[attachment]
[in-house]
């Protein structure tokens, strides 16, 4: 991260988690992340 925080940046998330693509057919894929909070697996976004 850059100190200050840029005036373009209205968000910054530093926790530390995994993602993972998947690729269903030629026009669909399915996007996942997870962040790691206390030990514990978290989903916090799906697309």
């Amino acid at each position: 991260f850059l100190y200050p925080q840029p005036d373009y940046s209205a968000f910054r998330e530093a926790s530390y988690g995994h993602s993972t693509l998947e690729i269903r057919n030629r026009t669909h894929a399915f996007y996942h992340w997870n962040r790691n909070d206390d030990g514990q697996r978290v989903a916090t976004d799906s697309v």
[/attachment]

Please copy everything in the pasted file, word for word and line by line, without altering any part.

[in-house]
């Protein structure tokens, strides 16, 4: 991260988690992340 925080940046998330693509057919894929909070697996976004 850059100190200050840029005036373009209205968000910054530093926790530390995994993602993972998947690729269903030629026009669909399915996007996942997870962040790691206390030990514990978290989903916090799906697309």
């Amino acid at each position: 991260f850059l100190y200050p925080q840029p005036d373009y940046s209205a968000f910054r998330e530093a926790s530390y988690g995994h993602s993972t693509l998947e690729i269903r057919n030629r026009t669909h894929a399915f996007y996942h992340w997870n962040r790691n909070d206390d030990g514990q697996r978290v989903a916090t976004d799906s697309v």